There’s little chance Wednesday that high temperatures in nearly all of Minnesota will shed the minus sign, and high winds have prompted the National Weather Service to warn of “dangerously cold windchills.”
At one end of the Mississippi River is the Big Easy, and at the other is the Big Freezy.
There’s little chance Wednesday that high temperatures in vast swaths of Minnesota will shed the minus sign, and high winds have prompted the National Weather Service (NWS) to warn of “dangerously cold windchills.”
The weather service cautions that the temperature and wind combination “will result in frostbite and lead to hypothermia, if precautions are not taken.”
The word from Regions Hospital in St. Paul is that it appears people are being smart about moving about in the cold. As of 9:30 a.m., spokeswoman Kelli Trask said, the emergency room has not seen any cases of frostbite or hypothermia in the past 24 hours.
“It’s like people are not going out,” Trask said. “At 10, 20 degrees, they seem to be more careless.”
In Minneapolis, Hennepin County Medical Center had a more sobering report, saying two people were brought in Tuesday night to the emergency room for exposure to the cold but did not require hospitalization.
In the past seven days, hospital spokesman Tom Hayes said, 18 people have been seen in the emergency room for weather-related problems. Twelve were treated for exposure, and another six had frostbite. Two of those required hospitalization, Hayes said.
Tow trucks have been busy clearing stalls from metro area roads Wednesday morning. The frigid weather also is keeping phones at AAA Minnesota-Iowa ringing. As of 8 a.m., the motoring club had received 476 calls for service. That is more than double the average of 230 calls on a typical day, said spokeswoman Gail Weinholzer.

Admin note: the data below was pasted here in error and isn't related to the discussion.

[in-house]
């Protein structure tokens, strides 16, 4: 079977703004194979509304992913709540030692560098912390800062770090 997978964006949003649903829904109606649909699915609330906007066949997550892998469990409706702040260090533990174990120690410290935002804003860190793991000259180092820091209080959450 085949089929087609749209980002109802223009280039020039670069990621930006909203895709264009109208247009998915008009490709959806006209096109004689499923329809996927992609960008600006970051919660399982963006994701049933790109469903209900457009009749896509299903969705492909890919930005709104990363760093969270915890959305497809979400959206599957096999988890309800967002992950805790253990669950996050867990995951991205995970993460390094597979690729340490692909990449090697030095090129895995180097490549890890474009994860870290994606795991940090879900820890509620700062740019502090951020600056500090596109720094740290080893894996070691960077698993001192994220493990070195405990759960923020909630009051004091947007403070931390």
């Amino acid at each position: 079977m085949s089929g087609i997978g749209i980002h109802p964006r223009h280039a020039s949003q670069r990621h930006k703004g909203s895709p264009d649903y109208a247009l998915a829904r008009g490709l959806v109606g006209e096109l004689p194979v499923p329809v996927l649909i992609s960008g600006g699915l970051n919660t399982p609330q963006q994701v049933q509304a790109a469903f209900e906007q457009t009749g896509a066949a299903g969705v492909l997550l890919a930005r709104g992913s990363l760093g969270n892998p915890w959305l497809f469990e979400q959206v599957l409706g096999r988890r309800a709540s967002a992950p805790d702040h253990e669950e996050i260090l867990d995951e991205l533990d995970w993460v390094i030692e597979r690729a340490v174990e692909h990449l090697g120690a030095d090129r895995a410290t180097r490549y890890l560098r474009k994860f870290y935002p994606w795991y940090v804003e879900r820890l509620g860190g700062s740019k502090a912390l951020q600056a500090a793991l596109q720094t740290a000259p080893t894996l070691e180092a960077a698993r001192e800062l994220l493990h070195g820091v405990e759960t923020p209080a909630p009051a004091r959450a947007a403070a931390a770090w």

“We are busy in the morning, we see an ebb in the afternoon and then another spike around 5 p.m., when people want to go home and their car won’t start,” she said.
Dead batteries are the No. 1 reason motorists call for help. But drivers who start their cars to warm them up and accidentally lock the keys inside are the second most common type of SOS callers, Weinholzer said.
David Bodin-Huber, manager of the Firestone Tire and Auto Center in Bloomington, said he’s seen an uptick in business since the cold snap hit.
“We’ve seen everything from cars not starting, leaking antifreeze, windshield wipers that don’t work and tires not gripping. Pretty much everything,” he said.
For the Twin Cities area, the NWS is projecting a real-temperature high of just short of 0, with windchill readings ranging from 25 to 35 below. The actual overnight low is forecast to bottom out at 10 below.
A warm-up — and that’s a relative term — comes Thursday, with high of 17 above expected for the metro. By the way, the first day of winter doesn’t arrive until the end of next week.
The Salvation Army, which offers shelter for the homeless in the metro area, said the extreme cold means people seeking warmth want to stay inside throughout the day, so “our biggest challenge … is finding space and supervision staff to allow people inside all day long,” said spokeswoman Annette Bauer. “Typically, in good weather, they need to leave by 7:30 a.m. and are back in for the night around 7:30 p.m.”
In conditions like Wednesday’s, “we keep the chapel open all day for people to stay inside out of the elements. At times, that room will get very full, and we need to make use of hallways with chairs.”
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